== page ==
A few weeks ago, the outer edge of Hurricane Irene visited our area. I did what most people in the mid-Atlantic and Northeast did: prepared for the worst, hoped for the best, and watched the Weather Channel. Their coverage consisted of tracking the progress and direction of the storm, emergency updates, government press conferences, and commercials. I’m sure that their ratings were the best they’ve been all year. As far as ratings go, the Weather Channel might have hoped for a hurricane that would affect most of the highly-populated eastern seaboard. It was, quite literally, the perfect storm. But whether they hoped or not, human behavior does not change the path or size of a hurricane.
What about financial hurricanes? Doesn’t this same opportunity present itself to the financial media when markets take large dives? Unfortunately, many investors flock to financial press to find out how bad the damage is, where the market is going, and when the losses will be over. Of course, we know that this can’t be predicted, but we listen anyway.
The financial press may claim to be on your side, but their most important objective is to get viewers or readers to keep viewing or reading. One of their best methods for keeping us tuned in is to make today’s news seem much more important than it really is. The antithesis of hype is long-term, objective advice. It’s not exciting, and that’s why it is rarely seen. Can you imagine a cover story on Money magazine which reads, “Don’t Panic, Buy and Hold, Stay Diversified and Rebalance”? Instead we get headlines telling us what to buy, sell, invest in or do “Now!” Like always, investors keeping watching and keep reading.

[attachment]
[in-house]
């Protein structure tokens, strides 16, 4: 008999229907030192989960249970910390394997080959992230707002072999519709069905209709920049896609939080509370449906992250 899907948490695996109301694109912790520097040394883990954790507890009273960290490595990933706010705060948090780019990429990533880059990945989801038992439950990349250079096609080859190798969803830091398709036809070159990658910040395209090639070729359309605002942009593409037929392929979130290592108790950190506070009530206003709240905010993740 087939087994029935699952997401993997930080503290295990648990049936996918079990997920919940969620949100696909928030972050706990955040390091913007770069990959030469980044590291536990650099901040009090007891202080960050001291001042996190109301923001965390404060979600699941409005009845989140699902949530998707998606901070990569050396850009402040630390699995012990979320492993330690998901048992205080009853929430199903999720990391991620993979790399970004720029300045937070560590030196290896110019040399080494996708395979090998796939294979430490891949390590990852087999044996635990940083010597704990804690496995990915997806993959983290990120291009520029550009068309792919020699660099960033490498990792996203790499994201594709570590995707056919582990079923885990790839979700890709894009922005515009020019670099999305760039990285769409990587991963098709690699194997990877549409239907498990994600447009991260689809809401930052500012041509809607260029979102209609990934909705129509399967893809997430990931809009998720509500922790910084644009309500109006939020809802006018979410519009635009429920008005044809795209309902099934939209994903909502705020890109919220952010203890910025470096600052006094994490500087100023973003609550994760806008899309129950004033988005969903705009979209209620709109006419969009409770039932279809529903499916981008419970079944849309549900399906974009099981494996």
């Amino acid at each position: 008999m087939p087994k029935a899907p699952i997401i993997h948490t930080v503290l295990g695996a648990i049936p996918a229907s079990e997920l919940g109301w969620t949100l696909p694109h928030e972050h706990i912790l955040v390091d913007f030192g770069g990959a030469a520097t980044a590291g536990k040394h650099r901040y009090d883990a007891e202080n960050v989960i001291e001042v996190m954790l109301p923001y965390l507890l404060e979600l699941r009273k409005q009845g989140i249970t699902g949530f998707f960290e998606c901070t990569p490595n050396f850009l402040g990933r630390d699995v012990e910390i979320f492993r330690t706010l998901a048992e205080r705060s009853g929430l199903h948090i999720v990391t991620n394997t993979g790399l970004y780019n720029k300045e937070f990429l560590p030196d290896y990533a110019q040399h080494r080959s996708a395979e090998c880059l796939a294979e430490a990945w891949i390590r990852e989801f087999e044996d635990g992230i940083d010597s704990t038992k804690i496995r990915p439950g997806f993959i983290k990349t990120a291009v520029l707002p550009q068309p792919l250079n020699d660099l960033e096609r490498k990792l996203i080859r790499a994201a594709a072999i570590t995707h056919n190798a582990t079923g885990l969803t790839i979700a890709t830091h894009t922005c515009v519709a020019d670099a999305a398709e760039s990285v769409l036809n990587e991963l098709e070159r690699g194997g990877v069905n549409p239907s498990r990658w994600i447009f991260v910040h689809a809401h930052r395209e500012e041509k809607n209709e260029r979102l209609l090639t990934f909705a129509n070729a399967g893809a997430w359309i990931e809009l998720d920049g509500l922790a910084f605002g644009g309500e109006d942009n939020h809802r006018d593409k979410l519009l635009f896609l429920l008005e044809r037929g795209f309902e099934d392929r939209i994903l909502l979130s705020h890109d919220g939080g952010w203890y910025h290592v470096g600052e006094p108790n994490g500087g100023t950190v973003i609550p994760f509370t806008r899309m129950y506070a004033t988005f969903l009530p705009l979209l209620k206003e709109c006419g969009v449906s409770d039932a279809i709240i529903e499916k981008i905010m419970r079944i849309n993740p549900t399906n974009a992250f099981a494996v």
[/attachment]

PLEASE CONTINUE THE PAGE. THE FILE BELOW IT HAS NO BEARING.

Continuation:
Short-term thinking causes many investors to do the exact opposite of what they know they should. Nobody would intentionally buy high and sell low, but the evidence is we do it over and over again. Unlike weather reporting, which can be quite useful and keep people safe, financial reporting often influences investors to make impulse decisions that are at odds with their long-term goals and planning. No amount of weather reporting can change a storm, but the choices that investors make due to financial reporting can change the markets, often in ways that benefit the financial media. It’s the perfect storm.